Festivities and Traditions as the Perfect Ways to Teach Multiculturalism

One of the things that my husband and I totally agree on is the fact that we want our children to be raised in a multicultural environment. This means that we purposefully include bits and pieces of the Lebanese and Mexican culture that we each were raised in but also of the US one that we have adapted to live in (and the one our children were born into).

Aside from food, music and books from these three main cultures, we also include things from other cultures that for some reason have a meaning in our lives. So we read to them about the world and the different traditions; we eat at many different ethnic restaurants; whenever possible we point out a traditional dress or language. We try to make them aware as much as possible that there are different ways to live and act and that they can chose the parts that they like to include in their little worlds.

Being a spectator isn’t enough, however. For multiculturalism to flourish inside of our children’s hearts, it is indispensable for them to connect with each of the different cultures we have at home so that later is them who are using more than one language in their speech, or ask for a specific dish to eat, or for a certain song to be played (we can only influence them so much, right?).

I think that one of the best ways to offer that connectivity with a culture that isn’t the mainstream one, is to celebrate the different festivities around traditions. The food, music and actions involved into celebrating a tradition are easy visual things in which children can participate and enjoy, giving them an opportunity to be a part of something that they will remember.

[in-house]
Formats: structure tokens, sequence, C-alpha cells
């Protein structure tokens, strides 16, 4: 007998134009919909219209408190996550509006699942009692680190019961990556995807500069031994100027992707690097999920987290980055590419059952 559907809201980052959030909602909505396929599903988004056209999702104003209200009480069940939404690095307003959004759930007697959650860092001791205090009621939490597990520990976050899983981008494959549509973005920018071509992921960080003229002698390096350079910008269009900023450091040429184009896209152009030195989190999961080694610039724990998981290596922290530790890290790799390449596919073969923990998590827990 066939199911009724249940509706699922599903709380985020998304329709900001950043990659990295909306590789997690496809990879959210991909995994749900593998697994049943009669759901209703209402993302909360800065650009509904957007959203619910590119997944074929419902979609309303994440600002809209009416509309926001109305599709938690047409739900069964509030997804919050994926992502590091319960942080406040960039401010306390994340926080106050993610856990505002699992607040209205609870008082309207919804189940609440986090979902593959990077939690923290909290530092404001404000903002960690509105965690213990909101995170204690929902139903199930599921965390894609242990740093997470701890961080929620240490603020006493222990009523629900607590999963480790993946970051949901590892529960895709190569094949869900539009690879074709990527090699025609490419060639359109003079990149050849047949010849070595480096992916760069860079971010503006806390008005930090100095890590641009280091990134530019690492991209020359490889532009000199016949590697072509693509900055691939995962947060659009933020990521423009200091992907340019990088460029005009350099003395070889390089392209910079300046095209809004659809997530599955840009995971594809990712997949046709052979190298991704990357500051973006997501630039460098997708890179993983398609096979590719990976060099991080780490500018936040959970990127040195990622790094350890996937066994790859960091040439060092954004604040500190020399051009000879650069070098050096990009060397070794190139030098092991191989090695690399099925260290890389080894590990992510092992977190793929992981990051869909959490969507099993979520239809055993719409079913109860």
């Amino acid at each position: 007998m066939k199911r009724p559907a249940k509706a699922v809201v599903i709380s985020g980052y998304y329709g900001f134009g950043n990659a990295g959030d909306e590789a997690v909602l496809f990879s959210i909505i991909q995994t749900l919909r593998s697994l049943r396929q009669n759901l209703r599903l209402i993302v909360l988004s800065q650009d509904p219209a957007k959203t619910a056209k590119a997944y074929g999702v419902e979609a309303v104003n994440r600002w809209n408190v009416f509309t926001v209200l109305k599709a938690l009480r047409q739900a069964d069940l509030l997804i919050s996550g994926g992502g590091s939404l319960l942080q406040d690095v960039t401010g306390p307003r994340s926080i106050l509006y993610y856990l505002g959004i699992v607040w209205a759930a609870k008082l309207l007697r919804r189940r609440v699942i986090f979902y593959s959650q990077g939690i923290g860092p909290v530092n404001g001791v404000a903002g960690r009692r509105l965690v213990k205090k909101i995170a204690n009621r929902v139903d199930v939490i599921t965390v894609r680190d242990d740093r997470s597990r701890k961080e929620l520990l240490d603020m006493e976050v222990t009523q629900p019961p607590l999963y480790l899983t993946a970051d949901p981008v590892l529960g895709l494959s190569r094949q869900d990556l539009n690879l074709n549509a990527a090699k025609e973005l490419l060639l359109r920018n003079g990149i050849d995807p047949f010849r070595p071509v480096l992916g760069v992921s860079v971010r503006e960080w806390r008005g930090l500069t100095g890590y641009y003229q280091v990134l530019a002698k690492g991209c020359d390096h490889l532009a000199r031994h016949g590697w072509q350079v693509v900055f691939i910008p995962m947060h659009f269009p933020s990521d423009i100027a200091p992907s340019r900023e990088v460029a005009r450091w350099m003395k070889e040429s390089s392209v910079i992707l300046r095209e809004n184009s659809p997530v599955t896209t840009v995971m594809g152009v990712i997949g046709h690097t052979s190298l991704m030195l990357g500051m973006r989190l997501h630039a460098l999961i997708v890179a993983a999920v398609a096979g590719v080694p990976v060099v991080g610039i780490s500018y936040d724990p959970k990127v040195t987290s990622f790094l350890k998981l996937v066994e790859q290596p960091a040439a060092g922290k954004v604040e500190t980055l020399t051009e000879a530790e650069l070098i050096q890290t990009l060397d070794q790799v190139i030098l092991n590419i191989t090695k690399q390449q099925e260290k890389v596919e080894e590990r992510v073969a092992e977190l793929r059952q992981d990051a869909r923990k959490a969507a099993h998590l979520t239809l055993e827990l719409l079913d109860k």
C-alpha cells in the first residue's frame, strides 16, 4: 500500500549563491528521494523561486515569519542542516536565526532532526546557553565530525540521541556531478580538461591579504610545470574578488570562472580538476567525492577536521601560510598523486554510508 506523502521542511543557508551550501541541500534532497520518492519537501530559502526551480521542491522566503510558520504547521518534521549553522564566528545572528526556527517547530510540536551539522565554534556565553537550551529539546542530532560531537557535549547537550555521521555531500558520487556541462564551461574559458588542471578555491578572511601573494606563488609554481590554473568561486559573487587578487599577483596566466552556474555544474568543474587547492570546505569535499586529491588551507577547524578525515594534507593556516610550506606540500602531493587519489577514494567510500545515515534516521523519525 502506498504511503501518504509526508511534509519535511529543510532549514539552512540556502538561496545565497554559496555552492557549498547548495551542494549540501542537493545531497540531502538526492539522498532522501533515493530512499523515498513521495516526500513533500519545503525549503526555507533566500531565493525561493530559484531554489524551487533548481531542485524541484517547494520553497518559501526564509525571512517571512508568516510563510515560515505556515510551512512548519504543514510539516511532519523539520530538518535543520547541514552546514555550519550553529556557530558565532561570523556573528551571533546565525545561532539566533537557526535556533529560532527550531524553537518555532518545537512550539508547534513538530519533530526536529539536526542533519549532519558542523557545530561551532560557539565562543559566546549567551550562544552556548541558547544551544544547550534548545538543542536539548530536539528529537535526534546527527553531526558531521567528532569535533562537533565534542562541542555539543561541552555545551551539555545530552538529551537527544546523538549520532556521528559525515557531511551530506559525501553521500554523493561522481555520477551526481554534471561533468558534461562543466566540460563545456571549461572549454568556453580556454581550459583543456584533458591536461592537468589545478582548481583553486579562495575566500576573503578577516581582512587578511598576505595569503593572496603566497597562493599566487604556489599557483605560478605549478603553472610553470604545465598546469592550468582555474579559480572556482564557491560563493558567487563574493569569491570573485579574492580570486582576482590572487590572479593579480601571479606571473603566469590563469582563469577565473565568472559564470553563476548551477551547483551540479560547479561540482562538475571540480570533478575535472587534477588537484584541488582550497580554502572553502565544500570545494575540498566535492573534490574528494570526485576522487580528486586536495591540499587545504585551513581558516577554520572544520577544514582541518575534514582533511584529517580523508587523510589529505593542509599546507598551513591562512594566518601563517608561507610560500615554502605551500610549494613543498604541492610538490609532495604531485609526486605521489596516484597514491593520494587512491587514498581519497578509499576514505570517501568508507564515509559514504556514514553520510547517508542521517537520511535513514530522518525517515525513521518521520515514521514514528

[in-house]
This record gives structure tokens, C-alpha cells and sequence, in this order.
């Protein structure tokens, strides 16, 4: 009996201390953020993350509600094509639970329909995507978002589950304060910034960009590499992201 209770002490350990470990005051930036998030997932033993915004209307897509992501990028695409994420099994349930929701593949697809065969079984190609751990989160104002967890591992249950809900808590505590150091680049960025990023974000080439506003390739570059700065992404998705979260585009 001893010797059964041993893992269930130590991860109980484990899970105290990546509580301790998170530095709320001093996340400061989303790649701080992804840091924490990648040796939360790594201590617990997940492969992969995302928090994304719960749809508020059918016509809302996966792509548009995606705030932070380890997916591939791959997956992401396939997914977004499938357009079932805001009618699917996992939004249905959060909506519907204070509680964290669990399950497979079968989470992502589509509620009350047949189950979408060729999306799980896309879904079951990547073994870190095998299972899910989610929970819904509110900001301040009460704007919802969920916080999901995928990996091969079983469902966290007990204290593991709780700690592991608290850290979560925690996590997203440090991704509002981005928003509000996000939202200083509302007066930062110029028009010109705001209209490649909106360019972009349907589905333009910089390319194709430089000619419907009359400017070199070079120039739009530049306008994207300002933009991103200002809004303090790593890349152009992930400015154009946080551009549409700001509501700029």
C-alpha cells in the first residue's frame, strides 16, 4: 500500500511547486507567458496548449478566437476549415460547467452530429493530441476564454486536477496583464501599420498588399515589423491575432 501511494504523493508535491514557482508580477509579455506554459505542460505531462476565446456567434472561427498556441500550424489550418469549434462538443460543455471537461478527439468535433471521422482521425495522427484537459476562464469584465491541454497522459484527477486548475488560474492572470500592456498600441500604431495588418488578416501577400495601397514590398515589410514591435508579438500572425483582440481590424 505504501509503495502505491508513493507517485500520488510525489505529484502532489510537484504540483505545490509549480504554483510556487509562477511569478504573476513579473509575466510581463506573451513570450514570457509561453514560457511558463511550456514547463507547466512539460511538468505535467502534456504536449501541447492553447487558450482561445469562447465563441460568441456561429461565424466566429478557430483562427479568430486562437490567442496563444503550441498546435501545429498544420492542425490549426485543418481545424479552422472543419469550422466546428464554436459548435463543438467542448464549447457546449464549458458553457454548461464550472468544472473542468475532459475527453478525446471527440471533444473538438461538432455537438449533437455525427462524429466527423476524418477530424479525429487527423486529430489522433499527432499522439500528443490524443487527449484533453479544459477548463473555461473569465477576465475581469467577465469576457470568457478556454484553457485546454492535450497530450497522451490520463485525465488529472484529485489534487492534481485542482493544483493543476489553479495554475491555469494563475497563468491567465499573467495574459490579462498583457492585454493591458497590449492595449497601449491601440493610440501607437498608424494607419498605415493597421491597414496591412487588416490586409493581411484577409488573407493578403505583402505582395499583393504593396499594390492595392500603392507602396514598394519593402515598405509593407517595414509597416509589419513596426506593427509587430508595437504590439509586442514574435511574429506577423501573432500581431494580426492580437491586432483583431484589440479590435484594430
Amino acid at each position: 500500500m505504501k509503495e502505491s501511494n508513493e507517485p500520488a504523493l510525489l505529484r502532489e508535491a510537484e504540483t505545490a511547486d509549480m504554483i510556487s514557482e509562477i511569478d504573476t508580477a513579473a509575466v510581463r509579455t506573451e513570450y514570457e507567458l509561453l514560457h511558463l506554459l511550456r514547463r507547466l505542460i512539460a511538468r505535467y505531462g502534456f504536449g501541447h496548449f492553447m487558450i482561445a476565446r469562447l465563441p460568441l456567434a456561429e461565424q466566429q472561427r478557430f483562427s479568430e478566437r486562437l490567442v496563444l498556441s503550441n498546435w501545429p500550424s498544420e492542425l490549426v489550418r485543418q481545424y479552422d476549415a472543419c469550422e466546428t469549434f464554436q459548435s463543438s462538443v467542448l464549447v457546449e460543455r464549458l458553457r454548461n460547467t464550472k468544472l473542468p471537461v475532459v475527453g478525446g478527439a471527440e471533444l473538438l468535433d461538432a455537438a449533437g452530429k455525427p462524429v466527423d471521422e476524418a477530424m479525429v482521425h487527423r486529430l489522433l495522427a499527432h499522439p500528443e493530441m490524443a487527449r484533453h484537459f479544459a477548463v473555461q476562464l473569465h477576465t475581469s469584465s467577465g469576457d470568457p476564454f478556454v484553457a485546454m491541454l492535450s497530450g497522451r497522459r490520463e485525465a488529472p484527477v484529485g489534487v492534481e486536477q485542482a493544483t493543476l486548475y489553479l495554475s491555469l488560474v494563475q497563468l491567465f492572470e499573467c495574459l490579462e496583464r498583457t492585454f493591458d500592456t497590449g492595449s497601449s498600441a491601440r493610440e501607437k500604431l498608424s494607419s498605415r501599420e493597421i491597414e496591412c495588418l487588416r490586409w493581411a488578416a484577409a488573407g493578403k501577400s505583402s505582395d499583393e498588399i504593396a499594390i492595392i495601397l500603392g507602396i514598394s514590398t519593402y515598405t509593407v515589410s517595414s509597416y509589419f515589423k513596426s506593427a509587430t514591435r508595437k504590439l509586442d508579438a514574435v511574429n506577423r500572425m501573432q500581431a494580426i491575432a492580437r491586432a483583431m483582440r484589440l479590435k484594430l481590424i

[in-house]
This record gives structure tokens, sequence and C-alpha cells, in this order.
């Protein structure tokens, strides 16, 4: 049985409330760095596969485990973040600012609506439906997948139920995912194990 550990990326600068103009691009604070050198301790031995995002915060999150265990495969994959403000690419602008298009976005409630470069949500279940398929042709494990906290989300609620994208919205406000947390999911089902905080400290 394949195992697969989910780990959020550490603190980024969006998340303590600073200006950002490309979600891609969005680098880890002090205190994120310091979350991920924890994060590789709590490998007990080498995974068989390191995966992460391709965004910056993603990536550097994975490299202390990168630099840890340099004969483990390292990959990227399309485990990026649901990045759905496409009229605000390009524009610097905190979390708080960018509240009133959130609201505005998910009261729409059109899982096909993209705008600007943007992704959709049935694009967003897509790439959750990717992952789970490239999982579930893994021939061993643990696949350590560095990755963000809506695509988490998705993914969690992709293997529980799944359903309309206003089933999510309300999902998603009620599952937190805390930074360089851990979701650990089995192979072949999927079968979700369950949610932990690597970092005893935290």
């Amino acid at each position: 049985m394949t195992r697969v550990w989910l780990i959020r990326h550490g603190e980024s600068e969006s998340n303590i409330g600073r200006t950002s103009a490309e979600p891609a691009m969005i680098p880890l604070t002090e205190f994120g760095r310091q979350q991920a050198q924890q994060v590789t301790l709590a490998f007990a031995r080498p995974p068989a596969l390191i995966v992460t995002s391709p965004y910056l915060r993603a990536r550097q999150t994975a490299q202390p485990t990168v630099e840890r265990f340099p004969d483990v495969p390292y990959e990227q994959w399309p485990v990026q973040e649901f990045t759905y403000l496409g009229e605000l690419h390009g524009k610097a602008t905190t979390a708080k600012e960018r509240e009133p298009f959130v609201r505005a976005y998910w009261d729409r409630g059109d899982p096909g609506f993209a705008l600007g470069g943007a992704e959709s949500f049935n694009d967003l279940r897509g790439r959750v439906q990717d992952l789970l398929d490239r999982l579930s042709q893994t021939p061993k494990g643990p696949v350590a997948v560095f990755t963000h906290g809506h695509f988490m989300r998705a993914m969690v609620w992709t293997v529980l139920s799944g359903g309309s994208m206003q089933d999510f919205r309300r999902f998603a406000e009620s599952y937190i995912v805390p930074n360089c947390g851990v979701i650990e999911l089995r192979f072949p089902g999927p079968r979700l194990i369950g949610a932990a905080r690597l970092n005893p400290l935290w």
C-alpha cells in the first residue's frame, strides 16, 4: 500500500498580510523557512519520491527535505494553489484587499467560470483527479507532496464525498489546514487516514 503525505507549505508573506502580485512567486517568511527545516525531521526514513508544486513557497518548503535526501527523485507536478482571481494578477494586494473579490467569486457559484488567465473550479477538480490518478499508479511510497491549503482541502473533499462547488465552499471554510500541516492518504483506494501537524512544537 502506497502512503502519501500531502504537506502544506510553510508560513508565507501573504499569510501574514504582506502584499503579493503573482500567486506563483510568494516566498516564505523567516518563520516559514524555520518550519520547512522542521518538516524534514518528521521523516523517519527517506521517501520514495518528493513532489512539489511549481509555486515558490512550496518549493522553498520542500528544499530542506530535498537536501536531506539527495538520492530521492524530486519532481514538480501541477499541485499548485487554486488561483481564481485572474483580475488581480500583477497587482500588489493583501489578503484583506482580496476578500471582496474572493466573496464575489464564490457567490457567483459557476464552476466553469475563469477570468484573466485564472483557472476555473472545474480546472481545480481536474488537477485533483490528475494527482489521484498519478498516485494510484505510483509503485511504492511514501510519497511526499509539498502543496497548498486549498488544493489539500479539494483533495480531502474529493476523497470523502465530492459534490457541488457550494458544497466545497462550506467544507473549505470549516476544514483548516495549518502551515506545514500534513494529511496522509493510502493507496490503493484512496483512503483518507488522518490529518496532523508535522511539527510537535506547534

The last three months of the year bring the perfect activities to start mixing cultures as we celebrate festivities like Halloween and Day of the Dead, Thanksgiving and Christmas with the traditional foods of different places. Going to pick apples and decorating pumpkins while eating Bread of the Dead and drinking Mexican hot chocolate or having a Lebanese meal after decorating sugar skulls for Day of the Dead. Thanksgiving dinner is filled with nontraditional dishes around the important turkey. And during Christmas we take turns baking and cooking traditional dishes from Lebanon and Mexico but listening to songs in English and including some classic movies that both my husband and I have adopted into our traditions.

It sounds like a lot of planning, but it really isn’t because once you have become a multicultural couple, adding and including parts of different cultures is just as natural as being together.

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